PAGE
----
Fermenting Chicken Feed

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Feeding chickens is easy. You can purchase age appropriate feed, give it to your chickens, supplement with calcium in a separate dish, and voila: flourishing chickens! Well, for the most part that is how it works. Occasionally problems do occur, but overall, feeding chickens is a fairly uncomplicated process.

It is possible, however, to up your level of commitment. This could entail seeking out organic feeds that are free of genetically modified organisms, which can take some effort to acquire depending on availability in your area. You may also wish to concoct your own feed, which is great for those who possess the skill and know-how to do so while still covering the nutritional needs of their chickens. To take feeding even further, it is possible to practice the lacto-fermentation of chicken feed.

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Photo: Backyard Chicken Lady

Lacto-fermentation (named for Lactobacillus) is the process of taking chicken feed and making it into a wet mash that generates probiotics. These probiotics, Lactobacillus, Leuconostoc, and Pediococcus, are beneficial bacteria that enable healthy digestion. The way this process works begins with a reduction in phytic acid and enzyme inhibitors and ends with a growth of lactic acid bacteria, which consumes excess sugars and creates an environment unhospitable by bacteria that is unhealthy. In the end, only beneficial microbes are left, and that is what is fed to your chickens.

There are many reasons it makes sense to ferment chicken feed. Many who have tried it report an increase in shell weight and thickness as well as egg weight as a whole. Since chickens' digestive systems will be made more efficient thanks to the probiotics they consume, they become optimized and require less food to maintain and thus produce less waste. These probiotics also create a barrier within the digestive system that is resistant to Salmonella, which is beneficial to handlers as well in that it decreases the presence of Salmonella overall. Fermentation also increases the vitamin content of feed, giving your chickens even more benefit in the form of B vitamins.

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Photo: Natural Chicken Keeping

Any type of feed can be fermented (although brewer's yeast should be avoided as it creates alcohol fermentation, which is the wrong type), so there is no need to stop feeding what you are currently using if you are happy with it. All you have to do is place your feed in a BPA-free container (BPA can transfer into the mixture) such as a glass far and add filtered water that is free of chlorine, as chlorine kills bacteria both good and bad. This means tap water is off limits for this process as the additives in it will make fermentation fail unless you set tap water aside for at least 24 hours so chlorine can evaporate. Fill your container about half way with feed and add water to submerge them then cover tightly. Don't forget that your feed grains will expand so leave room in anticipation of that. Stir daily and add water as needed to keep them submerged. Some will advise you to add a starter culture to get the ball rolling but this is not necessary as Lactobacilli is already present; you are simply utilizing it more by fermenting.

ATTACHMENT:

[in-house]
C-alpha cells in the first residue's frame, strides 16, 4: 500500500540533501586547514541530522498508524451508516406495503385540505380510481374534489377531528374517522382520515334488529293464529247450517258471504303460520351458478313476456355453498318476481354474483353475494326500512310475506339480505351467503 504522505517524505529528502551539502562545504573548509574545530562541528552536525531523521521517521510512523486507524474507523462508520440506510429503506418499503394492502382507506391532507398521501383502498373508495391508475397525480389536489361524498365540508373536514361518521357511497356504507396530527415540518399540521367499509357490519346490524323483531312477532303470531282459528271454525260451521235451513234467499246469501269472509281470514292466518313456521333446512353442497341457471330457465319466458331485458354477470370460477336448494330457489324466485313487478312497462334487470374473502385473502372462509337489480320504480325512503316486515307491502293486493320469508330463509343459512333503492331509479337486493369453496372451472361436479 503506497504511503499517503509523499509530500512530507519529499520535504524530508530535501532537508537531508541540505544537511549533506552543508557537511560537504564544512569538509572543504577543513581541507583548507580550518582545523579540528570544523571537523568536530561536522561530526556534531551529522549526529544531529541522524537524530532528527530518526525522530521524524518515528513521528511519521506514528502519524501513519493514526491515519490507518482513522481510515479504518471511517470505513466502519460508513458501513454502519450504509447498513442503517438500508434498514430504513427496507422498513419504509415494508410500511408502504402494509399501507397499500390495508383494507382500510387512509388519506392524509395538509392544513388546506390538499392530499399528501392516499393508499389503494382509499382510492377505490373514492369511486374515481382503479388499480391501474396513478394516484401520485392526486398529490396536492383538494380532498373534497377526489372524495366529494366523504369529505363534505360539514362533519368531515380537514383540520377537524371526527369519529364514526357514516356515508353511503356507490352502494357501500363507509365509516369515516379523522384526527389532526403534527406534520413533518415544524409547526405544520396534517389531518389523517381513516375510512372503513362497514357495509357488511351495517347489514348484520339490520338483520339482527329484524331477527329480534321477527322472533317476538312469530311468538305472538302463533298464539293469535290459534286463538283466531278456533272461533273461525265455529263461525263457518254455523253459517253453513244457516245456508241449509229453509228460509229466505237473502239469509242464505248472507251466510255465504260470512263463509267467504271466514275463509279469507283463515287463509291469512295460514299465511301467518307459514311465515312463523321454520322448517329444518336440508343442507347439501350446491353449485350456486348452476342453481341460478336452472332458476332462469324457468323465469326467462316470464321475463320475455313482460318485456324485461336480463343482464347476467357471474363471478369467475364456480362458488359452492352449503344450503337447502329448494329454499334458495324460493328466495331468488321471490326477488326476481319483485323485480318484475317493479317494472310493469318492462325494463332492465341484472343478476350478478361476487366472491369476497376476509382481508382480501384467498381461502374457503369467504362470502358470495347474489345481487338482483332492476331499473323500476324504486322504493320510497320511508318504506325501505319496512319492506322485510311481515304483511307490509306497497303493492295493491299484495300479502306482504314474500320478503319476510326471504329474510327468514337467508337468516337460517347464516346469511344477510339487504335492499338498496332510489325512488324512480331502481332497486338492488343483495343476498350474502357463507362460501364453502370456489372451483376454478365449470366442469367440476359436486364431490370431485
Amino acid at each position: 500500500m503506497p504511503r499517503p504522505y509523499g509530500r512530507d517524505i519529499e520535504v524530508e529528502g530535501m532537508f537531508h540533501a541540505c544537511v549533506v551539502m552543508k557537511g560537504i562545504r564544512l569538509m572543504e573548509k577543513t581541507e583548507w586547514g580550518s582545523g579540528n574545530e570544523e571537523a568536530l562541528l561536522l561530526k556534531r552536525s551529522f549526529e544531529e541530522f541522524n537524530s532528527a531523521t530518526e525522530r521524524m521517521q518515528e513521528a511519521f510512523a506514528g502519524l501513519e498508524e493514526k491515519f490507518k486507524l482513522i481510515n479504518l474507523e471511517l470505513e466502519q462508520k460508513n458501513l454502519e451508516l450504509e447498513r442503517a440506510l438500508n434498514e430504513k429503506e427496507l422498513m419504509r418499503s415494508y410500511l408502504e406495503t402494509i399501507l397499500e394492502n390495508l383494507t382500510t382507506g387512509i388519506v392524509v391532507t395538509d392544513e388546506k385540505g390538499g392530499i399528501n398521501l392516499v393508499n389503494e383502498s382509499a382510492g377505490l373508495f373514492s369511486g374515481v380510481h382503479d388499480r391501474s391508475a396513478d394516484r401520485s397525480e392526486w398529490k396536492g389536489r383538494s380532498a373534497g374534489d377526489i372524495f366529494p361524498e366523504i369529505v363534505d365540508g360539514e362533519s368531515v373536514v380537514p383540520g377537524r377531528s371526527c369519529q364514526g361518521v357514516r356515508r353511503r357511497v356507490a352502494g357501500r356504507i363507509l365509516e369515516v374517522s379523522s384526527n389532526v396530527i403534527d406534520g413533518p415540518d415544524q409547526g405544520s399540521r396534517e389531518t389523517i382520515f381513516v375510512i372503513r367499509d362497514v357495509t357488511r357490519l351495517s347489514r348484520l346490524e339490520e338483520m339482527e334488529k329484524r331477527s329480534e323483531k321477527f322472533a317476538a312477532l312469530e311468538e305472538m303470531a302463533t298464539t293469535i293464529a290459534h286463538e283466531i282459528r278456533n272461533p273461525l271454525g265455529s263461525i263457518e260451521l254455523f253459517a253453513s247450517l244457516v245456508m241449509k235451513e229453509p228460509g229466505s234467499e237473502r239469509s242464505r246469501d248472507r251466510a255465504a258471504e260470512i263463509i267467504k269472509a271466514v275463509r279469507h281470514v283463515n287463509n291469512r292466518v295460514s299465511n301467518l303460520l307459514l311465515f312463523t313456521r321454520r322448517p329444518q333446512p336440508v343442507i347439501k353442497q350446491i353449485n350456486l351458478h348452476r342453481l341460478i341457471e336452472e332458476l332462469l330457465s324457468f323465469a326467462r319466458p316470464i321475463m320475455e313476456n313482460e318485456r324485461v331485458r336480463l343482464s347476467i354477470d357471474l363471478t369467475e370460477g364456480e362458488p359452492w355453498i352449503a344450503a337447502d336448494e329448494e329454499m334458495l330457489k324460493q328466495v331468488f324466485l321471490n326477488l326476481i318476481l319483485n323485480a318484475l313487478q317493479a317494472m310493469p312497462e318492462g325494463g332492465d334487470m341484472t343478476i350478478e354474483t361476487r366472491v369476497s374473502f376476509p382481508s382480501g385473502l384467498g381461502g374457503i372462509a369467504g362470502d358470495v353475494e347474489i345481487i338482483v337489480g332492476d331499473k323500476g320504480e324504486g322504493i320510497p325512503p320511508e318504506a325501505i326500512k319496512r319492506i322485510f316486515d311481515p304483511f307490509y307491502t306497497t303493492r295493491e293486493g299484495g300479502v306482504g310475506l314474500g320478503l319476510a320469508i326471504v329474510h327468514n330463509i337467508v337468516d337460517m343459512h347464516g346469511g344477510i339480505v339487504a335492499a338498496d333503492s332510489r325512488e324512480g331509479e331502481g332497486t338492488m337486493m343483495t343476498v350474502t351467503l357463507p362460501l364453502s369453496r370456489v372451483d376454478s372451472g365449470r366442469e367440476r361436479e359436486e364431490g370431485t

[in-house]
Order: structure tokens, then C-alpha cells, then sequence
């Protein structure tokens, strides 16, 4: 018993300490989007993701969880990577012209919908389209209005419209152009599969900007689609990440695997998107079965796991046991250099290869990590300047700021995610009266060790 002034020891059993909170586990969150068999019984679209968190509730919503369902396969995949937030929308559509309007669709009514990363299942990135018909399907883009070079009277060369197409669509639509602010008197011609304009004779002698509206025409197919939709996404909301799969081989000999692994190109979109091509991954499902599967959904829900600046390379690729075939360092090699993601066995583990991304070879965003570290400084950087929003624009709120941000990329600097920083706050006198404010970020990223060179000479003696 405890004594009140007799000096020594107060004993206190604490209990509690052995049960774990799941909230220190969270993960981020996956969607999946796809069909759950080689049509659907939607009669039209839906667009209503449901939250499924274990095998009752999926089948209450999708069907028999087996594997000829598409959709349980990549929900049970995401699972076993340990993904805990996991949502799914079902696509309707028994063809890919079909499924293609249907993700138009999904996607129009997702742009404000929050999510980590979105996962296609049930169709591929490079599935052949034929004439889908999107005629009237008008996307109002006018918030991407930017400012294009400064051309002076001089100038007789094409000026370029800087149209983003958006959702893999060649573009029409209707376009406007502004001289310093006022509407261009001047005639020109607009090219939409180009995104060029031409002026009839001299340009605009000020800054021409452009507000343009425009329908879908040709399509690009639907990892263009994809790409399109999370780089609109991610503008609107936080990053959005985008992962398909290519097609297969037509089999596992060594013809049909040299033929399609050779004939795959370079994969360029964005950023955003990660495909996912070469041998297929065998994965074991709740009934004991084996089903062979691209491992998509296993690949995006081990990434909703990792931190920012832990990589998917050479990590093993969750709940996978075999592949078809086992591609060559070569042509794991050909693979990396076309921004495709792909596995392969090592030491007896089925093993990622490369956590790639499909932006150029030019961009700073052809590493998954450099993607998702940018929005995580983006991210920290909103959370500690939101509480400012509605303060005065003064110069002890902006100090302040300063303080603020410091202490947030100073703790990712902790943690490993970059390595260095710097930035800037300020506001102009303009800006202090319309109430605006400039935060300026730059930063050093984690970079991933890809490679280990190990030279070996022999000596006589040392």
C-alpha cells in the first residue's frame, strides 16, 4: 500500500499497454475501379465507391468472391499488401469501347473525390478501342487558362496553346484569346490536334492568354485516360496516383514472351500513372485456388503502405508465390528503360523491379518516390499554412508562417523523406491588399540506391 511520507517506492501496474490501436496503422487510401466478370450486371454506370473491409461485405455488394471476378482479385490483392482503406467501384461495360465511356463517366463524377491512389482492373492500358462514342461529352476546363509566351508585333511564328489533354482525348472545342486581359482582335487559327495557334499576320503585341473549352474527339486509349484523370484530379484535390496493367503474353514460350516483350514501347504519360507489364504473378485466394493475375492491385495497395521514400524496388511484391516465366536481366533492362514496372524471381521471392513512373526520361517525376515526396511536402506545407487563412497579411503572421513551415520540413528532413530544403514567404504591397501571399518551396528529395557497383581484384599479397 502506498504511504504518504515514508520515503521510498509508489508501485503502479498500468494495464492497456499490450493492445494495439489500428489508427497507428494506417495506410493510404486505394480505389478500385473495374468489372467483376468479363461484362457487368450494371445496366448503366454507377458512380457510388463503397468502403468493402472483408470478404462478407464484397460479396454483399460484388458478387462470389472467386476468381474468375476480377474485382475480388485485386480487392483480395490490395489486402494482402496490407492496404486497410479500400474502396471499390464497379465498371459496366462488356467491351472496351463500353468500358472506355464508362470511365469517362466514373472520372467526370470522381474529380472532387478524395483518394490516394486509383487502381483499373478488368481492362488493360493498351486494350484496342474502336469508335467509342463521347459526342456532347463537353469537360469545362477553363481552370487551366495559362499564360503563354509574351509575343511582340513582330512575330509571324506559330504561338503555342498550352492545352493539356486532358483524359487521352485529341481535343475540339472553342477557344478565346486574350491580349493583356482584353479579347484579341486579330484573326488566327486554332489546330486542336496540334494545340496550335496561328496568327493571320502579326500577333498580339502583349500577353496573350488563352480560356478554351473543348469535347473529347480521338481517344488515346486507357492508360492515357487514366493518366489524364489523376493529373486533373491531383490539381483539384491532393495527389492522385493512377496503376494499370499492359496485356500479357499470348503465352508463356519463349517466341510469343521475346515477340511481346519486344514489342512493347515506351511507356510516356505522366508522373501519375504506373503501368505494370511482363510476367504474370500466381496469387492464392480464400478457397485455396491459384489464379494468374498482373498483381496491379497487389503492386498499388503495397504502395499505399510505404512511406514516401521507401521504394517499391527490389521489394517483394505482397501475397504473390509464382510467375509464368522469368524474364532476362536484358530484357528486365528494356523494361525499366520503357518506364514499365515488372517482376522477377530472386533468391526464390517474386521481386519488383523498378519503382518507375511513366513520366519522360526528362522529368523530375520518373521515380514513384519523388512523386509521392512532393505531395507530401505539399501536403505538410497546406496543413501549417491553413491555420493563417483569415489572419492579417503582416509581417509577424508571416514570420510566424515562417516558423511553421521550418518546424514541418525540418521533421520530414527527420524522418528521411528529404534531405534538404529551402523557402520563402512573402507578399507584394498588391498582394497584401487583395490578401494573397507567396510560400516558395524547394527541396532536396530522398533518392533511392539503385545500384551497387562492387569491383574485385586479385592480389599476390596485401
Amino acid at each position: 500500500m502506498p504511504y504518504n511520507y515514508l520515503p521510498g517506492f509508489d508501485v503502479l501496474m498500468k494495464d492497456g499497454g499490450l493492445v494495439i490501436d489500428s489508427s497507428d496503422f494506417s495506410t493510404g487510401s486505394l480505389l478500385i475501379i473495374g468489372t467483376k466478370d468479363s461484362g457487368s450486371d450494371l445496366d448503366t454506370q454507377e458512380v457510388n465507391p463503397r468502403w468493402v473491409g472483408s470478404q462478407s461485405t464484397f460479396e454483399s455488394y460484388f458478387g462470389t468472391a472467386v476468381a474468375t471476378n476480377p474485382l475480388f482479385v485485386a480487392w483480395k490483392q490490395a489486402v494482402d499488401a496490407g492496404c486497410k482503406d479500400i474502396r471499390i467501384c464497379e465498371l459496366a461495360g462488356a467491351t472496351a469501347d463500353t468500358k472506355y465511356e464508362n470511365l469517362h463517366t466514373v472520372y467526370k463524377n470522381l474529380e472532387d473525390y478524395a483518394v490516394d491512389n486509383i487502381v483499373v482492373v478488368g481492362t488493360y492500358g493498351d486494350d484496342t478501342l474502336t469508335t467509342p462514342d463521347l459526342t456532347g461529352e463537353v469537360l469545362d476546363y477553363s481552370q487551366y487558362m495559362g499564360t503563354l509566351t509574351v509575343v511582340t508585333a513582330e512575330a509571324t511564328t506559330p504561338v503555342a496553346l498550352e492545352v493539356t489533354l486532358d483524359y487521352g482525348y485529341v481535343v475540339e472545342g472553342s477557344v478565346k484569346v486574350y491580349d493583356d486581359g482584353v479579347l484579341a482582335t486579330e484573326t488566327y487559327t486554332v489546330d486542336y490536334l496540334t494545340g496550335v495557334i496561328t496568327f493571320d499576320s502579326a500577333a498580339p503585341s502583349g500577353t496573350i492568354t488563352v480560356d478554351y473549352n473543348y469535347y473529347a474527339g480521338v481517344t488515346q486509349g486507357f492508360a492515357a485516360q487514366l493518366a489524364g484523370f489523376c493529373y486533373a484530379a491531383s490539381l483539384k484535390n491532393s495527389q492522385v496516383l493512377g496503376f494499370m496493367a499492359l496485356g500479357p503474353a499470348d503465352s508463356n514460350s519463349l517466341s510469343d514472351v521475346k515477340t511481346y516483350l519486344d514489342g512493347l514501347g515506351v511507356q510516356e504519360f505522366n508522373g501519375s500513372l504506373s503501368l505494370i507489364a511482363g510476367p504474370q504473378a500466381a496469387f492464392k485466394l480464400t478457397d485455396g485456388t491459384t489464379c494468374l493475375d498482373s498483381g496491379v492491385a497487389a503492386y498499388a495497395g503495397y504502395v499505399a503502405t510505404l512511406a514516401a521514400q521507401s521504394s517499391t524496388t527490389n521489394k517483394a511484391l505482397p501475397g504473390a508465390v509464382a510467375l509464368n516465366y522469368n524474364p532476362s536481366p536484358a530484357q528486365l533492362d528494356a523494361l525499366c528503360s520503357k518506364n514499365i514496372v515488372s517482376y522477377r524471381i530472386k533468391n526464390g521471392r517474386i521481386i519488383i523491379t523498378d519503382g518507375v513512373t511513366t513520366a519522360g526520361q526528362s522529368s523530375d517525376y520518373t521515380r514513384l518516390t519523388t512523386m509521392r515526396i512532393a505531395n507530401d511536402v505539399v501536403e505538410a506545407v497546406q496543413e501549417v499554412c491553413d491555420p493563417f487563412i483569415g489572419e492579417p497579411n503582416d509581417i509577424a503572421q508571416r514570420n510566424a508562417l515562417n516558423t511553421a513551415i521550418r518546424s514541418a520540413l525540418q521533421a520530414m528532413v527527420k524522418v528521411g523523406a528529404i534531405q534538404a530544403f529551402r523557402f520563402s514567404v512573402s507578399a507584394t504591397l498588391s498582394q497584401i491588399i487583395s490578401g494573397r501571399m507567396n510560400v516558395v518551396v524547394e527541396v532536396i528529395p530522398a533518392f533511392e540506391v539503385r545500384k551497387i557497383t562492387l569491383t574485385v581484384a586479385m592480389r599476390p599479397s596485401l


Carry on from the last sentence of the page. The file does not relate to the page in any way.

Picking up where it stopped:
Soon you will see bubbles which indicate a successful fermentation. Feed should smell pleasant, much like yogurt does, but if you smell something unpleasant or laden with alcohol or mold forms, your batch has gone bad; discard and start over if this occurs. Feed that stays submerged is generally preserved as long as the submersion continues, but it can become too sour and unappetizing. After 3-4 days, full fermentation should be achieved and the feed will be ready for chickens to eat. Simply scoop out their rations and strain, adding feed back to the container to replace what you've used. Stir and replace water as needed but retain the liquid you already have in there as it is filled with probiotics which will speed up fermentation of added feed compared to starting a new batch.

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Photo: Life After Reboot

Keep your fermenting feed in a cool, dry place and watch the fermentation magic happen! If you have any doubt about the effects it will have on your chickens, give it a try and see for yourself. All it takes is a little bit of unfiltered water and counter space in your kitchen to conduct this experiment successfully. Feed the finished product to your chickens and let their reaction to it as well as the reflection in their health and egg quality determine if it was worthwhile enough to continue.

Do you ferment your chicken's feed currently? Do you support it and recommend it to others? Let us know in the comments!

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3 COMMENTS
Posted: 
August 30, 2014  •  07:20 PM
Gooood info thank you su mach
 
Posted: 
December 14, 2014  •  05:04 AM
Interesting info, what I would like to know though is do you feed this everyday and is this all you feed? Or do I feed the normal feed and this on the side?
 
Posted: 
January 8, 2017  •  12:15 PM
Couldn't tell. Is this using a mash product?
We've been getting a pelletized organic feed and letting them have access to it any time they want it. We do see less waste as a result of that and raising the feeder up a bit. But lately the shells have been kinda thin.
Would love to ferment their food.
Also, how much do you feed per chicken per day? That is, assuming we will no longer be free-feeding them.
 
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